After a long show season, you may be bored with riding in the ring and the incessant outside, diagonal, outside, diagonal courses. Most likely your horse is bored of swapping leads and jumping red flowers, and he/she shows said frustration with all sorts of fun rodeo tricks. It’s time for a shake up! Why not ride in the field?
According to George Morris, “The definition of a seat is the ability to stick to the horse no matter what the horse does.”
Very deep and very true, Mr. Morris. One simple way to build your seat is by riding on uneven terrain in the field (I realize all eventers are thinking, “Duh,” at this point, but bear with me).
Riding outside the ring will challenge you and your horse’s ability to balance and maintain a steady pace. Once you master balance and pace on uneven terrain, your ride will be smoother in the ring. In the field, your primary goal is to maintain your own balance so as to not hinder the horse by falling on his/her neck or catching him/her in the mouth.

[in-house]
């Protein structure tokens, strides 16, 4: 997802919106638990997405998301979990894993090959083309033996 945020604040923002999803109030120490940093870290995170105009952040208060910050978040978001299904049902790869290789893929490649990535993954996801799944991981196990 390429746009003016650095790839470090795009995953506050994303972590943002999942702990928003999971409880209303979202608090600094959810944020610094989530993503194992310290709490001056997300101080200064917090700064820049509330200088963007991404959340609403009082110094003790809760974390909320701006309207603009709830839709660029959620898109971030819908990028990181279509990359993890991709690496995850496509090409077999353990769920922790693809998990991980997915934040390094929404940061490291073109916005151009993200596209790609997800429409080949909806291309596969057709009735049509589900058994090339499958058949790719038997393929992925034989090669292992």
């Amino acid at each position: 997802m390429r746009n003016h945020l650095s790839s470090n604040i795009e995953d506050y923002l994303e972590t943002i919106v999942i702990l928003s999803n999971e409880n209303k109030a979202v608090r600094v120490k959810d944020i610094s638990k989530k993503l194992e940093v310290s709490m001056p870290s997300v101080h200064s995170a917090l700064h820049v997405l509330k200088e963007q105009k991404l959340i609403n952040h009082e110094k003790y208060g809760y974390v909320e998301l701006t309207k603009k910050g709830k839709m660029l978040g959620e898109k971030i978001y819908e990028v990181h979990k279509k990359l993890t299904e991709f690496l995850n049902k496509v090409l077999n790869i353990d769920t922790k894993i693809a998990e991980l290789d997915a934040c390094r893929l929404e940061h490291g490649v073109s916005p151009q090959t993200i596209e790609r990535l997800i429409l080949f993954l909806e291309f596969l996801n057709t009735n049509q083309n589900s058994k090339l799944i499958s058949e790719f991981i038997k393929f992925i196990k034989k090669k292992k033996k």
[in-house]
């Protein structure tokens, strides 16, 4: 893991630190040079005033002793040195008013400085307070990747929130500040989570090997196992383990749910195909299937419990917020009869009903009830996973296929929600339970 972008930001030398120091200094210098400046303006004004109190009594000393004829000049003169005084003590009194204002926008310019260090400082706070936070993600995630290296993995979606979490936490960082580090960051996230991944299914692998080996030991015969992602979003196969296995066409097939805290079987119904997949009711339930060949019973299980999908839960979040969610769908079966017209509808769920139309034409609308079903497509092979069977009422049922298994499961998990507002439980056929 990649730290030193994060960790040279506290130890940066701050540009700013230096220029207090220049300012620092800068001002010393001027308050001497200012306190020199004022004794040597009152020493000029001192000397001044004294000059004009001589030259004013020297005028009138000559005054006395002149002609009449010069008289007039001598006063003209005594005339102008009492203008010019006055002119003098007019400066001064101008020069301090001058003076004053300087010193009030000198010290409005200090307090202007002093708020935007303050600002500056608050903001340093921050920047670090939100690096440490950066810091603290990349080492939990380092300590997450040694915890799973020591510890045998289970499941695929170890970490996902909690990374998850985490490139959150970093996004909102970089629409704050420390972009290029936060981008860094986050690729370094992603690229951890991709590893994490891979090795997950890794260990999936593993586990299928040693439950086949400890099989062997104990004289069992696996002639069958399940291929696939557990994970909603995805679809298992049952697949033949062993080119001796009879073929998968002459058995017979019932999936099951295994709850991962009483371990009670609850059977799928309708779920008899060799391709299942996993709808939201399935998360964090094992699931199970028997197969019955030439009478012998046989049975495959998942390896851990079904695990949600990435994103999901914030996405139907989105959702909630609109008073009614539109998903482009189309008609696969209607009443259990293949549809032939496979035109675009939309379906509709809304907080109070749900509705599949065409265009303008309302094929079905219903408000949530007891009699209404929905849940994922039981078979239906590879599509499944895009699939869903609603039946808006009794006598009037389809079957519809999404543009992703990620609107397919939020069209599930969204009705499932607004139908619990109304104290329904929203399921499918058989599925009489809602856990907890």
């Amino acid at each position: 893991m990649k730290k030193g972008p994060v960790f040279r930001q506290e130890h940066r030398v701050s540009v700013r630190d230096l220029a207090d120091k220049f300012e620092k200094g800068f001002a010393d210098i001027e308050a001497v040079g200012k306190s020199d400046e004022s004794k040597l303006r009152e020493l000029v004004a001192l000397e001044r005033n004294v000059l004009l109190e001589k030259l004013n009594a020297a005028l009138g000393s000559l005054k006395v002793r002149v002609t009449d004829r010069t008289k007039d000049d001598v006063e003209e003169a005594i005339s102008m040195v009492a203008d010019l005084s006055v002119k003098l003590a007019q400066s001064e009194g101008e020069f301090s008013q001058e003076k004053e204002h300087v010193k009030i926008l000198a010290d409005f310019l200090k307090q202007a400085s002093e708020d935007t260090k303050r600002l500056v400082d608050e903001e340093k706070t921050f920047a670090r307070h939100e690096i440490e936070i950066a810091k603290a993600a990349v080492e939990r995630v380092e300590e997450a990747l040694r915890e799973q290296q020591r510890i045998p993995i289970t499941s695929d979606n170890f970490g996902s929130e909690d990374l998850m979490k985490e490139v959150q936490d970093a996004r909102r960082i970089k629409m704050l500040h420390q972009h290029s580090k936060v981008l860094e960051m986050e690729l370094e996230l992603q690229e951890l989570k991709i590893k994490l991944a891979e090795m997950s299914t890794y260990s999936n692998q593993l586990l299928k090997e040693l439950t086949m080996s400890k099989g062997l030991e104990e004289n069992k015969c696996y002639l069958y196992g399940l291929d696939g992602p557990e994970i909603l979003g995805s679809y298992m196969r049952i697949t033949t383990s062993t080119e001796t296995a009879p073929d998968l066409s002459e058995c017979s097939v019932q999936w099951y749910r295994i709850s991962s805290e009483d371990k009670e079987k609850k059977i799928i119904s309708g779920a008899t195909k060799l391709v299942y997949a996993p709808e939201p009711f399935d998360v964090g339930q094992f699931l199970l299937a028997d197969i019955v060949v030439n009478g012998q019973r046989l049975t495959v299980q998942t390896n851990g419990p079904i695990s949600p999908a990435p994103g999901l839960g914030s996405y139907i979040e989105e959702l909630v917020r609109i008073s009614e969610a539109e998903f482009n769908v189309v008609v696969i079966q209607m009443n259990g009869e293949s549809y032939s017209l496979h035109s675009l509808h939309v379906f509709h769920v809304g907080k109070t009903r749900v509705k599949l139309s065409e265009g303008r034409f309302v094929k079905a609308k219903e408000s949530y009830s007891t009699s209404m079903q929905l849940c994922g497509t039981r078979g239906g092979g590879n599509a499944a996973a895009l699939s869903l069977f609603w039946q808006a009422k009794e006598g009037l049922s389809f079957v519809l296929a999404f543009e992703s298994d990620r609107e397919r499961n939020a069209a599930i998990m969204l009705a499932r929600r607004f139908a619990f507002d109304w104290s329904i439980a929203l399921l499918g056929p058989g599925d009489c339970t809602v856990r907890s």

Find an area in the field that has sloping or uneven terrain. We aren’t looking for cross country banks, just a slight rise and fall in the ground. Walk a simple rectangular pattern around the area, and note the hills and valleys. If your horse tries to trot uphill, don’t let him. Walking up a hill strengthens a horse’s hindquarters more than trotting or cantering uphill.
After walking, go into two point and focus on keeping equal weight in your stirrups, as well as staying on your horse’s centerline. Once comfortable in two point, return to full seat and trot the pattern.
Perform this exercise with simple transitions from the walk to trot and a change of direction. If you feel unbalanced at first, continue the exercise within your comfort zone and slowly work up from there. The more you practice the pattern, the more your horse will get the idea, and your body will begin to maintain its balance.